This is a textbook on general relativity for upper-division undergraduates majoring in physics, at roughly the same level as Rindler's Essential Relativity or Hartle's Gravity. The book is meant to be especially well adapted for self-study, and answers are given in the back of the book for almost all the problems. The ratio of conceptual to mathematical problems is higher than in most books. The notational system emphasized most strongly is coordinate-free abstract index notation. Knowledge of first-year calculus and lower-division mechanics and electromagnetism is assumed. Differential equations, linear algebra, and vector calculus are used in various spots, and although it would not be too hard to skip over those spots while understanding the general ideas, the reality is that general relativity is a subject in which a fairly high degree of mathematical maturity will be useful. Special relativity is introduced from scratch, but it will be very helpful to have a thorough previous knowledge of SR, at the level of a book such as Taylor and Wheeler's Spacetime Physics or the author's text Special Relativity.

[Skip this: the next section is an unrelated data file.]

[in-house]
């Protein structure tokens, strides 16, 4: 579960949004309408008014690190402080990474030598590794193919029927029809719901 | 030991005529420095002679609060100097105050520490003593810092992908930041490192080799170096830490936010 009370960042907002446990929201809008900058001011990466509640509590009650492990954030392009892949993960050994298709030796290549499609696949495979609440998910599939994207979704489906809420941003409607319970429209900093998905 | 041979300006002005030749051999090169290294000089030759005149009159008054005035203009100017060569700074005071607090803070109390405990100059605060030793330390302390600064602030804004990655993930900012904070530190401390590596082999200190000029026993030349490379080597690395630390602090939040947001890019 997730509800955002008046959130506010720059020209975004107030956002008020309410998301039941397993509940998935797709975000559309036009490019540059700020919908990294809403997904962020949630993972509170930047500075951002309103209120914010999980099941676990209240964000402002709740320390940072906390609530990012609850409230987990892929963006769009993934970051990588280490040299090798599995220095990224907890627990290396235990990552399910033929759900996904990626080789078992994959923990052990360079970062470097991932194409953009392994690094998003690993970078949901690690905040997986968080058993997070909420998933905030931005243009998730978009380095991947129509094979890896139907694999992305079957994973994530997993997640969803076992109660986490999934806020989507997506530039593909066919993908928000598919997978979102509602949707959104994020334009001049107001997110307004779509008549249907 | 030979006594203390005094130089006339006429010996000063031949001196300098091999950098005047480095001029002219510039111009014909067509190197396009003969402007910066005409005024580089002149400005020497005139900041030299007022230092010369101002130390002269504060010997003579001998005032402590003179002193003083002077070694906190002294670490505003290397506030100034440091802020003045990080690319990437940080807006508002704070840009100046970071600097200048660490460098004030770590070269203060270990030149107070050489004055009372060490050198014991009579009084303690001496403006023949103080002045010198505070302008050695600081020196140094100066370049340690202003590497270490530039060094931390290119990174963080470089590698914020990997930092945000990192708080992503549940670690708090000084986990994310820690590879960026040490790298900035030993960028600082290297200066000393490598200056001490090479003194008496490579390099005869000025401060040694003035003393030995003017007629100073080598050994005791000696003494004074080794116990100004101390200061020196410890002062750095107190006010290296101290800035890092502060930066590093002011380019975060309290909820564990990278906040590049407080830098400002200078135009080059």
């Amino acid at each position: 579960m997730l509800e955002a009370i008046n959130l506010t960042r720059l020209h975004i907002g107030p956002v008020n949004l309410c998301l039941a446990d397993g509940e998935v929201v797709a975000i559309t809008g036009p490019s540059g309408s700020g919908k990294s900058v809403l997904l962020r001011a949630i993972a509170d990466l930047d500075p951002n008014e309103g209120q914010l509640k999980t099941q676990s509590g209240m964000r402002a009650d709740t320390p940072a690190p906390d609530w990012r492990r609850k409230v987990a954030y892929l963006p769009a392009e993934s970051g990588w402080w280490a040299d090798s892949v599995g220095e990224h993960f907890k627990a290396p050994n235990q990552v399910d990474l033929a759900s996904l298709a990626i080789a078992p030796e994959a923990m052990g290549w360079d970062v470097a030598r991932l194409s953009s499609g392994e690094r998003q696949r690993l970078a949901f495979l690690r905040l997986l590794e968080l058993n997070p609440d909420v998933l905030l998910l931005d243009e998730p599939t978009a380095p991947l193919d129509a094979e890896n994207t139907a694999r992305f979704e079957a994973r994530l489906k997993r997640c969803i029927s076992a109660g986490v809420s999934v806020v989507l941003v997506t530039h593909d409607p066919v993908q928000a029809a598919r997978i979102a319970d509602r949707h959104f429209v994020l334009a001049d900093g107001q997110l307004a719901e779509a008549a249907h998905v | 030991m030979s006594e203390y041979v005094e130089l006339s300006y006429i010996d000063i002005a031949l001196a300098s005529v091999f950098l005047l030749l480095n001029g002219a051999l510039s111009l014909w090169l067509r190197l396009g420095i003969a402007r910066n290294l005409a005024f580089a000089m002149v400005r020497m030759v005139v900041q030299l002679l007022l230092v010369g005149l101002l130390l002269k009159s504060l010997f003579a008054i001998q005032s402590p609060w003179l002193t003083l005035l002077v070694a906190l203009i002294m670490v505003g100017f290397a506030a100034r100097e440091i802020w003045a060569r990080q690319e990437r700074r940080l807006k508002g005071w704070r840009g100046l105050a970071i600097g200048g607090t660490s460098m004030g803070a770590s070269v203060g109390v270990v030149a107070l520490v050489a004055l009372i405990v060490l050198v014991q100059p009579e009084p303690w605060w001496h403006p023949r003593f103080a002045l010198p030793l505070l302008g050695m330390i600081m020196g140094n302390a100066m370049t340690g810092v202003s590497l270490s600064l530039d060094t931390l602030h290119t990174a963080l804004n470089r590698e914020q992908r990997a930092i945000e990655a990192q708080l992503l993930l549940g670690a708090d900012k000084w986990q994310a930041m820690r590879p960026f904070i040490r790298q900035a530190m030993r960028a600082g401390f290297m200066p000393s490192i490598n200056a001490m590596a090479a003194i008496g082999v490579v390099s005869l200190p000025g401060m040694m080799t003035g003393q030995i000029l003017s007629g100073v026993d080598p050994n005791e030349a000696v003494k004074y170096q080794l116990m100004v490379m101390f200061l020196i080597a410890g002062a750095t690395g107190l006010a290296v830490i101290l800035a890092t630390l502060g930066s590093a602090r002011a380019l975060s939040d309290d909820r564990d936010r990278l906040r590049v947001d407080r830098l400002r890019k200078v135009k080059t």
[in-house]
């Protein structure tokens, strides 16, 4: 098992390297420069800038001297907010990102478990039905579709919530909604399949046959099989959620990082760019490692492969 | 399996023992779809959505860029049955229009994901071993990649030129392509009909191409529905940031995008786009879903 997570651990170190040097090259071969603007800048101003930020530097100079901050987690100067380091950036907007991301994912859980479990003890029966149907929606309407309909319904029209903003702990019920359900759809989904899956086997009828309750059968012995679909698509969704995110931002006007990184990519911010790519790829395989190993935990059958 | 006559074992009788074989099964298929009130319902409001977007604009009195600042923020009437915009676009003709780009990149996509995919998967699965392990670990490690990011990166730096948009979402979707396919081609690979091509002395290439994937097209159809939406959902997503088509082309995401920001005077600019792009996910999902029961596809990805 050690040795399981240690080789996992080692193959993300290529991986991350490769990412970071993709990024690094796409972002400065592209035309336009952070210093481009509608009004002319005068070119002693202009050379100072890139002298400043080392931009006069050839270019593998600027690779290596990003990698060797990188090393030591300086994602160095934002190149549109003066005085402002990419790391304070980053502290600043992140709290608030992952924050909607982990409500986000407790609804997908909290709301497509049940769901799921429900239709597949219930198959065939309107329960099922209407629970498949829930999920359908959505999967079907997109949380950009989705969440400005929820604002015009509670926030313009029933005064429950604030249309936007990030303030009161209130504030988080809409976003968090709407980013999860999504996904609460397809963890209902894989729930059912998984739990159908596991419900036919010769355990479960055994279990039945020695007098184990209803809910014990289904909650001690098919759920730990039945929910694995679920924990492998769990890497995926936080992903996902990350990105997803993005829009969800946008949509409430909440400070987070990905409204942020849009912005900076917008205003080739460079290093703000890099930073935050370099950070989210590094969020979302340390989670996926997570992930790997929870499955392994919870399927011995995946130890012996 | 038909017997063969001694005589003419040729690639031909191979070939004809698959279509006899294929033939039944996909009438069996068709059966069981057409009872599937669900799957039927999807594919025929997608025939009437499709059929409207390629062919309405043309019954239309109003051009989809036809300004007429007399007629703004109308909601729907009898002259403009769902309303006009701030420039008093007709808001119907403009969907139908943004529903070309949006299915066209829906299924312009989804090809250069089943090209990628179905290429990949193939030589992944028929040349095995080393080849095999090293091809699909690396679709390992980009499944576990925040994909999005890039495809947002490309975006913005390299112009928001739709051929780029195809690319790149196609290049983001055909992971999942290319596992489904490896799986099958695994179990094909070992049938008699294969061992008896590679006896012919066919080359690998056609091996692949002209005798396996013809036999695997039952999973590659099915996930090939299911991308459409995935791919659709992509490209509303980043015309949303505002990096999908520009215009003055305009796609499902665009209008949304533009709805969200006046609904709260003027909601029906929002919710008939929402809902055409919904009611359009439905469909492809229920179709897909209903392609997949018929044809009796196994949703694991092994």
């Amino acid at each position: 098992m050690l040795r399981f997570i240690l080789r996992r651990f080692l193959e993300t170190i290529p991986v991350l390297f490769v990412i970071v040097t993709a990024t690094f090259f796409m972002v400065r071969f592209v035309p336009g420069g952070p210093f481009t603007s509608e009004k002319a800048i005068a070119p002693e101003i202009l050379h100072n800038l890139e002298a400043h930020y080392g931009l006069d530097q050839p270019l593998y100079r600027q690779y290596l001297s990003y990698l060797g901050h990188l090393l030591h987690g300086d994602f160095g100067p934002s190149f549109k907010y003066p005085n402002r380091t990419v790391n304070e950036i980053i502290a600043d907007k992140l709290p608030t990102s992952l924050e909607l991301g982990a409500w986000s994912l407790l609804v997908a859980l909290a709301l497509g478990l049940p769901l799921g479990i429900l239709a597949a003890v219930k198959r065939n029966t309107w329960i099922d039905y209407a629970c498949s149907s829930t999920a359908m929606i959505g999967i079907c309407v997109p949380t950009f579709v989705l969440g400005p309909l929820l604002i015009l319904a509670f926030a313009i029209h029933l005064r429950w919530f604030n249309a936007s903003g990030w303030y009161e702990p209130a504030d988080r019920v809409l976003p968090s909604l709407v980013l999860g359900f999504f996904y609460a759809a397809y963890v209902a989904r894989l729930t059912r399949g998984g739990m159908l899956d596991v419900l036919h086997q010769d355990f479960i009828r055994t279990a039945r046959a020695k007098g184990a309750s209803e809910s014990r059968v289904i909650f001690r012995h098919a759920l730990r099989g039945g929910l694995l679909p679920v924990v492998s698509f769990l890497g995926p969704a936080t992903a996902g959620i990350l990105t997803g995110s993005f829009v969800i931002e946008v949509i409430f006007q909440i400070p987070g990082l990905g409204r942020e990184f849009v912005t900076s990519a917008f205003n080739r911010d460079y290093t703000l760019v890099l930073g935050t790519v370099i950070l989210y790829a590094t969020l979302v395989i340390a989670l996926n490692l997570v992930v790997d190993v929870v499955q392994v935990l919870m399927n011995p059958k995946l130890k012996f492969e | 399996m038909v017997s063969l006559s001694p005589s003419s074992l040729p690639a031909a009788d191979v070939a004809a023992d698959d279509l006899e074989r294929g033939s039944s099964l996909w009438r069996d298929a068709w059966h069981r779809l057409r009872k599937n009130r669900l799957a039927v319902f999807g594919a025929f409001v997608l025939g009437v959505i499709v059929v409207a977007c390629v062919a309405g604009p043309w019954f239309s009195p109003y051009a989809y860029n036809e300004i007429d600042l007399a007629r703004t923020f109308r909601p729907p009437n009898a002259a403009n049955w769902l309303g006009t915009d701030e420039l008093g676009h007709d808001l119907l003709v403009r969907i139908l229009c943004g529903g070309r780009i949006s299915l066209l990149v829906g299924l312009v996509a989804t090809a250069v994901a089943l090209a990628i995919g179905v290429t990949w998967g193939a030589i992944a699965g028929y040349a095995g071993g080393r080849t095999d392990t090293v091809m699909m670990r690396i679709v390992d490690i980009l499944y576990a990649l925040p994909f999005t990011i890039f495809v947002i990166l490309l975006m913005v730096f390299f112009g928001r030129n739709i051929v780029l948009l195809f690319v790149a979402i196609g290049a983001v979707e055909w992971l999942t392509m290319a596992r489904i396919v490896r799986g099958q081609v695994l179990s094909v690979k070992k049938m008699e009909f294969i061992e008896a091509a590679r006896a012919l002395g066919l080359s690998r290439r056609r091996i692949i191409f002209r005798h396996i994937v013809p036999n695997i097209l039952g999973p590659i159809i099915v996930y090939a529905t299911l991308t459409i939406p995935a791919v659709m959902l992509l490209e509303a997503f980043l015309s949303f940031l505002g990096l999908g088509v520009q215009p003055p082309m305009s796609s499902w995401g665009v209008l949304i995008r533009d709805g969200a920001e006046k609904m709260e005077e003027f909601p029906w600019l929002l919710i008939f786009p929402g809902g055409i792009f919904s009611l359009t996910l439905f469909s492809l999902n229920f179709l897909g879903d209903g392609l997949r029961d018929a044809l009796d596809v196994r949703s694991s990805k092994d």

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- General relativity (Physics)
- Relativity (Physics)
- Science / Physics
- Science / Physics / Relativity